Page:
London business owners are heading into 2023 with optimism as they dust off the cobwebs left behind by COVID-19, the heads of associations that represent them say.
Despite some grim economic forecasts for the coming year, the business improvement associations (BIA) in the Argyle, Hyde Park and Hamilton Road areas of London are forging ahead with incentives to get consumers spending at local merchants.
"Going into 2023, I have a lot of optimism," said Bethany Mejia, who heads the Argyle BIA in east London along Dundas Street. "We're quite blessed in Argyle because we have a steady customer base, and we don't really have to convince people to come and shop here. You go to our businesses on a Saturday, and they're full."
Construction that tore up Dundas Street east of Highbury Avenue caused businesses to lose revenue, but it finished and won't have the same negative impact this year, she added.
LISTEN / London Morning asks local BIAs what they are doing to help their businesses thrive:
But there are issues with security in Argyle, and because police officers are backlogged and can't get to non-violent incidents quickly, the BIA is upping its security budget from $12,000 to $20,000 for the year. That will give business owners access to a private security firm if they have a break-in or encounter with someone they need to leave their property, Mejia said.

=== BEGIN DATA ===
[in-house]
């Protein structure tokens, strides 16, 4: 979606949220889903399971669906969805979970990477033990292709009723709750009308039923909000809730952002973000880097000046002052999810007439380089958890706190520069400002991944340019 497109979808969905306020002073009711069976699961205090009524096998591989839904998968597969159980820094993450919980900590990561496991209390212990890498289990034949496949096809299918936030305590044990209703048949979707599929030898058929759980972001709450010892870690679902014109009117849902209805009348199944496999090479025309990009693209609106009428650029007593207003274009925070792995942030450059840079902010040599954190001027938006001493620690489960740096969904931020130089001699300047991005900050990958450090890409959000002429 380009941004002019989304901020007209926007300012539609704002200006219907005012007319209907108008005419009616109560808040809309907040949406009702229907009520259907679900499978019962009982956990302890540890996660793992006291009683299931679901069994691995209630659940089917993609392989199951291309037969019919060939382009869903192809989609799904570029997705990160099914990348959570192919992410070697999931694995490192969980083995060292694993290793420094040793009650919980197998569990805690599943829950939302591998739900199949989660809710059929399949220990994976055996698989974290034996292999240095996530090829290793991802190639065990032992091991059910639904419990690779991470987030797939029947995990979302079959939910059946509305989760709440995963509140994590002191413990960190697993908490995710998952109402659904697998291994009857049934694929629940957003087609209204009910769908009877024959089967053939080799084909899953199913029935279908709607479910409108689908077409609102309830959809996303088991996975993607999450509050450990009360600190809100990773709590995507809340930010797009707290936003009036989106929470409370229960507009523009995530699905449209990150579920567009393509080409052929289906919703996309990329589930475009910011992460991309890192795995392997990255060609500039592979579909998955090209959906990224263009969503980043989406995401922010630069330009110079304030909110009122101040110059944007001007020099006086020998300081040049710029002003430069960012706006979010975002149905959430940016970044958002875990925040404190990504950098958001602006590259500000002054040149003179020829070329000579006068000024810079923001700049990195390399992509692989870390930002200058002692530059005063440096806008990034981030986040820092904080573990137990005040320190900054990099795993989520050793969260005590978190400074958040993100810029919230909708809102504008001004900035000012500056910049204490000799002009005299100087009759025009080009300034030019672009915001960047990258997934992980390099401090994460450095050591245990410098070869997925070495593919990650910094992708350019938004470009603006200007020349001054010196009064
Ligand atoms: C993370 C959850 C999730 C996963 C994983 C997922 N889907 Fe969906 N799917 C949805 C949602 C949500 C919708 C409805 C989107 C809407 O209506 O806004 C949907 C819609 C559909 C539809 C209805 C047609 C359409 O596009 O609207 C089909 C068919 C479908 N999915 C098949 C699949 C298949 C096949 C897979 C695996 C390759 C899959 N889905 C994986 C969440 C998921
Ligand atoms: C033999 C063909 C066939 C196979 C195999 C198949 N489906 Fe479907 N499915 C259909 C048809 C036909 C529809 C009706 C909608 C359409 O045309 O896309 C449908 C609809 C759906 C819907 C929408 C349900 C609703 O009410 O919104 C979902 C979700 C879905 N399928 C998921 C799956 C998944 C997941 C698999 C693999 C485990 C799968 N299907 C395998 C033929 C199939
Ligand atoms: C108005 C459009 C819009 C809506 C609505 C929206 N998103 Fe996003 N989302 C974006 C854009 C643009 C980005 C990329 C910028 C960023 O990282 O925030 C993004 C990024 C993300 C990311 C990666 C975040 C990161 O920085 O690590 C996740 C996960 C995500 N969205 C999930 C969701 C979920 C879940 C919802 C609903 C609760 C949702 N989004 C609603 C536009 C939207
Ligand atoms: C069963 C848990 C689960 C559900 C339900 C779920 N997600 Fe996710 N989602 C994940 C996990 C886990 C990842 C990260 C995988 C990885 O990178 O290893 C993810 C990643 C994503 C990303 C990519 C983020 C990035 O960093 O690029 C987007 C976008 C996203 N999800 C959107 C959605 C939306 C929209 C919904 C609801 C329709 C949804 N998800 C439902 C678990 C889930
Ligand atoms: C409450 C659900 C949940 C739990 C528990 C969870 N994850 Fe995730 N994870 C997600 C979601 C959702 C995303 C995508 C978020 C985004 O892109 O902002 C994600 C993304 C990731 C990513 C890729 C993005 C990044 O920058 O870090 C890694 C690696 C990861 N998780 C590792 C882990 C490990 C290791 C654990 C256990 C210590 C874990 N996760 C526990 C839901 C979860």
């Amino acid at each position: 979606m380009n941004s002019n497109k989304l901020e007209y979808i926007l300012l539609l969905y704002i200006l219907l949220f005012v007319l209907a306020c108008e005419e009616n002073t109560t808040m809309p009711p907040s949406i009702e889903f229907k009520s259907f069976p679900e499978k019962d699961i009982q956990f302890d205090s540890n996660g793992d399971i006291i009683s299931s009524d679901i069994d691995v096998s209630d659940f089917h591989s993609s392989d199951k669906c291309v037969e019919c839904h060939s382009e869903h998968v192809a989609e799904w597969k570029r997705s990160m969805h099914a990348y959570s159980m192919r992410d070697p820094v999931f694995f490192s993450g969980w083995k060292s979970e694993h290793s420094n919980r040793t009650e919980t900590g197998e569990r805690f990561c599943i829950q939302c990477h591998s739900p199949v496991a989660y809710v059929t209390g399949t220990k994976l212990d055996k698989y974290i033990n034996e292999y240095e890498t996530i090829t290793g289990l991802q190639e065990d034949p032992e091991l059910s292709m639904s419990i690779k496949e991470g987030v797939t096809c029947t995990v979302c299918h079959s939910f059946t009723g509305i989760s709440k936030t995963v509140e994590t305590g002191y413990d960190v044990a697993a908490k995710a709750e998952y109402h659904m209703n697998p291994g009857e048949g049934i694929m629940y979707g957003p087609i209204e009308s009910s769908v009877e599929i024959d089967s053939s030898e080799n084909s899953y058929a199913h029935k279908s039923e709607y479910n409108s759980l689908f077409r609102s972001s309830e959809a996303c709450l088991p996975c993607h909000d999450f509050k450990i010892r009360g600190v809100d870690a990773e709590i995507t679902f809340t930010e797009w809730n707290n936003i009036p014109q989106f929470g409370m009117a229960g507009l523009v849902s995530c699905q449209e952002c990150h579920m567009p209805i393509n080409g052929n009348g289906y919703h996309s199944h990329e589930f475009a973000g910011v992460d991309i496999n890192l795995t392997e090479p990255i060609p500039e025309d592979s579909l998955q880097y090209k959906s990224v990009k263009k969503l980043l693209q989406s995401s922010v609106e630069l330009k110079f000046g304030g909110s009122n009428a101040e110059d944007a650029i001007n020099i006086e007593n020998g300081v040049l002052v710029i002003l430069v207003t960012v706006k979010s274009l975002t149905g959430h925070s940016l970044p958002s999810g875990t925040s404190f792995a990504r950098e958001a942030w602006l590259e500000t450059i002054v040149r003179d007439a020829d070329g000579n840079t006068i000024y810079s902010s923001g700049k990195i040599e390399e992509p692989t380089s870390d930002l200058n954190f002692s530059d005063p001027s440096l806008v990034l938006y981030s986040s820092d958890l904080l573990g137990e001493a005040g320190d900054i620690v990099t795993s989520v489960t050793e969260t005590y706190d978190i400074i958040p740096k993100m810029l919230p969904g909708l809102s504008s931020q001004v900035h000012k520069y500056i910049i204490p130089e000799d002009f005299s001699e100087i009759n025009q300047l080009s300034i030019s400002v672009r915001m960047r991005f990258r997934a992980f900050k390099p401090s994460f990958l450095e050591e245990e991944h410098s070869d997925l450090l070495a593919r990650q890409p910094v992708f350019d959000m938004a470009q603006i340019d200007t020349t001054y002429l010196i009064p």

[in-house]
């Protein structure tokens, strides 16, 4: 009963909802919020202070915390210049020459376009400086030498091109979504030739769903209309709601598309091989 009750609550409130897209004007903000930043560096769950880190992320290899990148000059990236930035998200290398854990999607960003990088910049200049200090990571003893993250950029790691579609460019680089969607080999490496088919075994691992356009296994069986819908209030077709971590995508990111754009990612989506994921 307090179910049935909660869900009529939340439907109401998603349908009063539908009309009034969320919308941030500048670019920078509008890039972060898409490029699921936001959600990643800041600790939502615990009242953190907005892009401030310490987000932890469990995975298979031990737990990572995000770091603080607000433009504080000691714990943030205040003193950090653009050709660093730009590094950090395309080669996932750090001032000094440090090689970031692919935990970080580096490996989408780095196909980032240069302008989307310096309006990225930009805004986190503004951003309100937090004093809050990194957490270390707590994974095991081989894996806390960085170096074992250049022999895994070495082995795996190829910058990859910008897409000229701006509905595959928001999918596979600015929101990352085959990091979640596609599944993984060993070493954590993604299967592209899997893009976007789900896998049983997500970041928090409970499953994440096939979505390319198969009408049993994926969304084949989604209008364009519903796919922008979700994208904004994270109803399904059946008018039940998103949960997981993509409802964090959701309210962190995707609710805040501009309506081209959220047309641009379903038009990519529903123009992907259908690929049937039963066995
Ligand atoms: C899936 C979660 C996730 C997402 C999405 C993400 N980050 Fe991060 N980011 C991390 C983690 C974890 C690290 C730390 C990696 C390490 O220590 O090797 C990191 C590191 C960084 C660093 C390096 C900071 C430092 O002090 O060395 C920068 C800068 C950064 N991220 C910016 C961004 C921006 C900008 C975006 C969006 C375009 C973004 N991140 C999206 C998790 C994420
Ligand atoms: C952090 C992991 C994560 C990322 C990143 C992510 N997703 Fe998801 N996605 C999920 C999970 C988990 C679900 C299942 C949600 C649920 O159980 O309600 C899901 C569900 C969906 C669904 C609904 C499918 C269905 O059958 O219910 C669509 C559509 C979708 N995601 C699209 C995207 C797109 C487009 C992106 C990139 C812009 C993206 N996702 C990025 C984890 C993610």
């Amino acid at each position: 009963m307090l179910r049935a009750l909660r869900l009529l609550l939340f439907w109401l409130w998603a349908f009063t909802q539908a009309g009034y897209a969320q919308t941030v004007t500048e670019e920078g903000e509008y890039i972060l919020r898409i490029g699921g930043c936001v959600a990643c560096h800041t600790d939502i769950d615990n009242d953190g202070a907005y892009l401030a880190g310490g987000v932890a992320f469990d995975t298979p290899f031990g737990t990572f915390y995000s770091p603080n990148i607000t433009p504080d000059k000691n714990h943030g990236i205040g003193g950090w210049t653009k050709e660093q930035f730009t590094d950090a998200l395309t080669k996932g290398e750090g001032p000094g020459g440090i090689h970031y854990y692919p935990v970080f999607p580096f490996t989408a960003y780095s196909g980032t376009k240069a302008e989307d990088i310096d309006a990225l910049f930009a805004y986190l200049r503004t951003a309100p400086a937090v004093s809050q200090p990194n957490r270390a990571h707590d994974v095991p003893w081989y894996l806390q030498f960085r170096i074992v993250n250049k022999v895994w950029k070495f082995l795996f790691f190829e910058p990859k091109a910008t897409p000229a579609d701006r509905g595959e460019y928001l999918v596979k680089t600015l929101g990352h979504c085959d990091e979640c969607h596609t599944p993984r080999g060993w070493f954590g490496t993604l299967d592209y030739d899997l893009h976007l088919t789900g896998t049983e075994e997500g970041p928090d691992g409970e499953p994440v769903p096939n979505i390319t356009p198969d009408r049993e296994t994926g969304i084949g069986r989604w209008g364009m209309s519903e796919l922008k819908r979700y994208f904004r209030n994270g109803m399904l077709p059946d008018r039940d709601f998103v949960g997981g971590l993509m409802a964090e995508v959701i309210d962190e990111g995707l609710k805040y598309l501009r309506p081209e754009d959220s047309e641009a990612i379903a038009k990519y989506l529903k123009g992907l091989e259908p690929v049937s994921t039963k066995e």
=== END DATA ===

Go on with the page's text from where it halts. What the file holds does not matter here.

Across the city in Hyde Park, there is increased traffic congestion, which impacts pedestrian safety. Two major residential mixed-use developments are also being constructed in the heart of the neighbourhood, and there are few public transit options for people in the area, said Donna Szpakowski, the head of the Hyde Park BIA.
"It can be very difficult for our businesses to attract and retain employees and at the same time, it can be a very challenging for potential employers who could be a good fit for Hyde Park to be able to get their employees out to Hyde Park within our current busing system," she said.
Diversity — the latest census numbers reveal that 20,495 newcomers settled in the London region between 2016 and 2021, most from India and Syria — is being reflected in the business and residents of different parts of the city, said Carolyn Luistro, head of the Hamilton Road BIA.
"Our neighbourhood is culturally diverse, and we encourage entrepreneurs of all backgrounds to consider Hamilton Road a place to set up their business," she said. "The diversity is reflected on our current board of directors."
Hyde Park, too, has a high ratio of immigrant groups, and some have started calling Argyle 'Little India,' said Leah Thomas of the Argyle BIA.
"We take a lot from the Fanshawe College population, which has seen a rise in Indian students, and we've seen that reflected in the businesses that have opened in our areas," Thomas said. "Argyle is such a homegrown community, and everybody in the area loves to support people who are living in and next to each other."